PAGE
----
I was not human anymore. I hadn’t used my vocal chords in over six weeks, aside from talking to Meg. I was barely surviving. I learned to adapt to Meg’s food but that made it go quicker. My brother in the south end drove over illegally one Sunday and gave me a twenty. When he walked in and saw me he had to stop and put it together. I was ashen, my ribs were showing. He took me out to eat but my stomach had shrunk and I couldn’t put down half a burger without getting full. He bought me a can of coffee and some groceries. I was able to live for a few days off the groceries. All I had was the typewriter. It was all I ever had. He wanted me to come stay with him in the south end. He even said Meg could live upstairs with me. I couldn’t do it. I convinced him that I was fine. I had become so addicted to being alone that even spending the day with him was painful.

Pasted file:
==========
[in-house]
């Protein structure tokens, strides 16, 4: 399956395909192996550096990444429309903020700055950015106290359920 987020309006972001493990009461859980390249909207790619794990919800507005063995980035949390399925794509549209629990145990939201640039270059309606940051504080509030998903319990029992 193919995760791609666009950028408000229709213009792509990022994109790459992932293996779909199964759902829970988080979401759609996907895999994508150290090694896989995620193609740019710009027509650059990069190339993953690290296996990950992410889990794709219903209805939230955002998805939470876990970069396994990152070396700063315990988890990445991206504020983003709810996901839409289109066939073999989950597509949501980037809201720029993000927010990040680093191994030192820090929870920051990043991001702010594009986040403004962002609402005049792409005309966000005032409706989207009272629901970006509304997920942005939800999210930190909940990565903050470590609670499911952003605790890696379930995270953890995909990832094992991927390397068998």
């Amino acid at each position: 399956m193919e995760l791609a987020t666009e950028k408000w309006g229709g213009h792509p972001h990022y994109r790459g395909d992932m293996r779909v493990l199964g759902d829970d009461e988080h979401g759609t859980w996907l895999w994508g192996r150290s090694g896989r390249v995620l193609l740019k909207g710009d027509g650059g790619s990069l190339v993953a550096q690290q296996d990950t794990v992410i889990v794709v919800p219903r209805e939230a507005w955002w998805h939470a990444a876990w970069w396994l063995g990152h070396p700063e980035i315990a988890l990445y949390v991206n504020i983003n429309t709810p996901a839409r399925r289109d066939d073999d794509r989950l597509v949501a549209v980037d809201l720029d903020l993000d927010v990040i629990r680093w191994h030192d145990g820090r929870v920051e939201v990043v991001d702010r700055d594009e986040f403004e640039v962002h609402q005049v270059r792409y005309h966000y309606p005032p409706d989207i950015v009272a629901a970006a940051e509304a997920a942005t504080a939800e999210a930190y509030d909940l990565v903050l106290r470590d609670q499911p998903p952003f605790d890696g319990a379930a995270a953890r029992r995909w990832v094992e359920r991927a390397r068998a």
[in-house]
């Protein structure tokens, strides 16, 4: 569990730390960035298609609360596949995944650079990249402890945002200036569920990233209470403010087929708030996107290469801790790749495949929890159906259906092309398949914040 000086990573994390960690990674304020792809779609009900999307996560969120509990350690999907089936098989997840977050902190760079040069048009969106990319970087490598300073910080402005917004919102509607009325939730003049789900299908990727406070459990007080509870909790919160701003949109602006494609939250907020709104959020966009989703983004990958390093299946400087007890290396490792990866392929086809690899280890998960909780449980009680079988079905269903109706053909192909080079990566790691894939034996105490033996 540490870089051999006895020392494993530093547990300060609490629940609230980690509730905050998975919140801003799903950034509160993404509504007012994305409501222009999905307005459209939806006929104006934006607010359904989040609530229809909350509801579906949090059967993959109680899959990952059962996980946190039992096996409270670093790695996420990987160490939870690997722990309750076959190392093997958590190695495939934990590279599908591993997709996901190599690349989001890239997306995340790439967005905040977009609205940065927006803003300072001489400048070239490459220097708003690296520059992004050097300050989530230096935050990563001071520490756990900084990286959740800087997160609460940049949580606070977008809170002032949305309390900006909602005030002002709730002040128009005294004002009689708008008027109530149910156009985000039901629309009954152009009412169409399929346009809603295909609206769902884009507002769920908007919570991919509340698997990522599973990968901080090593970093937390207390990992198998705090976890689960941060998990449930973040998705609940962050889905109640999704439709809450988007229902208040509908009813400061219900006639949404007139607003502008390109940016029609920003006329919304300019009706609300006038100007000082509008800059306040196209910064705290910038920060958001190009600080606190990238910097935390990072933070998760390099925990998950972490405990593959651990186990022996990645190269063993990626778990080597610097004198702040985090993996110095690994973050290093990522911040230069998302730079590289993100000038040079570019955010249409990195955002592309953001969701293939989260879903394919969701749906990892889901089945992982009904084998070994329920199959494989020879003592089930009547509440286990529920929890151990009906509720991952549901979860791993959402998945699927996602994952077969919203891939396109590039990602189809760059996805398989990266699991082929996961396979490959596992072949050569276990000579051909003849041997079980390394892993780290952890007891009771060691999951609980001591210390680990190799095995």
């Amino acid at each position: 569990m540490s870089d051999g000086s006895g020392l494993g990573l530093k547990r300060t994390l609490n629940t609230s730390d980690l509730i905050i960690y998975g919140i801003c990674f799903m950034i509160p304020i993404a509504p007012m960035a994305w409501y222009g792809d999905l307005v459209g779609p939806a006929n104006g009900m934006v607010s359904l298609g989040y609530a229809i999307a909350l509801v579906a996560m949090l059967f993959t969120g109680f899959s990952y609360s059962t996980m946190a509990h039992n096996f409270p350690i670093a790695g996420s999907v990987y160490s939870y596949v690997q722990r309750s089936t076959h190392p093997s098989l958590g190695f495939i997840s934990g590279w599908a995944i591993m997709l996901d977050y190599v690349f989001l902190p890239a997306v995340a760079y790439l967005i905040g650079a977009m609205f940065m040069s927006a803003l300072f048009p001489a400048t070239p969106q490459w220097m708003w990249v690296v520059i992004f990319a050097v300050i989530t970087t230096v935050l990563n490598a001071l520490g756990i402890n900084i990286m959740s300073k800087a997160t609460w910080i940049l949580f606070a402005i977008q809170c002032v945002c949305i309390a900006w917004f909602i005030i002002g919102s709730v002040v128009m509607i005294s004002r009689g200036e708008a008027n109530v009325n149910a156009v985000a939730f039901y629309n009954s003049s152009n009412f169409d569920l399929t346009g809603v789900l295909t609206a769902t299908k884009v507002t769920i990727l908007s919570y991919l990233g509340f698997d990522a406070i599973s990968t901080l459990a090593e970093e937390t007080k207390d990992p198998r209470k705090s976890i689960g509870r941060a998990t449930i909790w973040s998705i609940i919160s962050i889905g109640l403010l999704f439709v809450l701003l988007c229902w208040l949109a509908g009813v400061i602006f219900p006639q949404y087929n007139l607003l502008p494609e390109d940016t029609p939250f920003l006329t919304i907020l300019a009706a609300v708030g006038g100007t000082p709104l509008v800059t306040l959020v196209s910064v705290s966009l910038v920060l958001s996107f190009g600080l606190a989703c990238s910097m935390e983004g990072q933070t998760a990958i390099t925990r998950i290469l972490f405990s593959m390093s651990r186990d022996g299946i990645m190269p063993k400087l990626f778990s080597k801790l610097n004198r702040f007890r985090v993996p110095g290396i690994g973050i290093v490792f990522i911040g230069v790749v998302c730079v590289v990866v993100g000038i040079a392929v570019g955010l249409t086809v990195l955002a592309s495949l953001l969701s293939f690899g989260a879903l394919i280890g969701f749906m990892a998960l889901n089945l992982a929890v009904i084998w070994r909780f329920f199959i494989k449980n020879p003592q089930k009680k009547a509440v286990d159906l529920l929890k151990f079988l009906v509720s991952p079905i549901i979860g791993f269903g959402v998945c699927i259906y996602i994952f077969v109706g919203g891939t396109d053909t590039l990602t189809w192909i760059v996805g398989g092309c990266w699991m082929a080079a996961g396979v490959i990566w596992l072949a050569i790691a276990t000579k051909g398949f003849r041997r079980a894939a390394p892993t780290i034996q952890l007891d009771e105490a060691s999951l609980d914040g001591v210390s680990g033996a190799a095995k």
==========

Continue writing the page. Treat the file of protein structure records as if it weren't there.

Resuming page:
Another month went. On my 29th birthday I locked the place down. I could see headlights outside of my room and I heard someone knocking but I didn’t get up. Insanity had come fast, but it came certain. I didn’t know if it was the years behind it, or if the room was simply the last straw, the snapped end of string with no time left to replace it. I knew that I had lost my mind sometime in the passing week, but coming to terms with it only lost it further. I wanted to be surprised that it had finally found me there in the room, but I wasn’t surprised. The time it took had been well-earned, since the age of 16. The speed of its arrival was only offset by things bigger than the room that I wouldn’t let break me. The room was only there to garnish the grave, what the room reflected was what I’d traded my mind for, to let it go without another fight in me.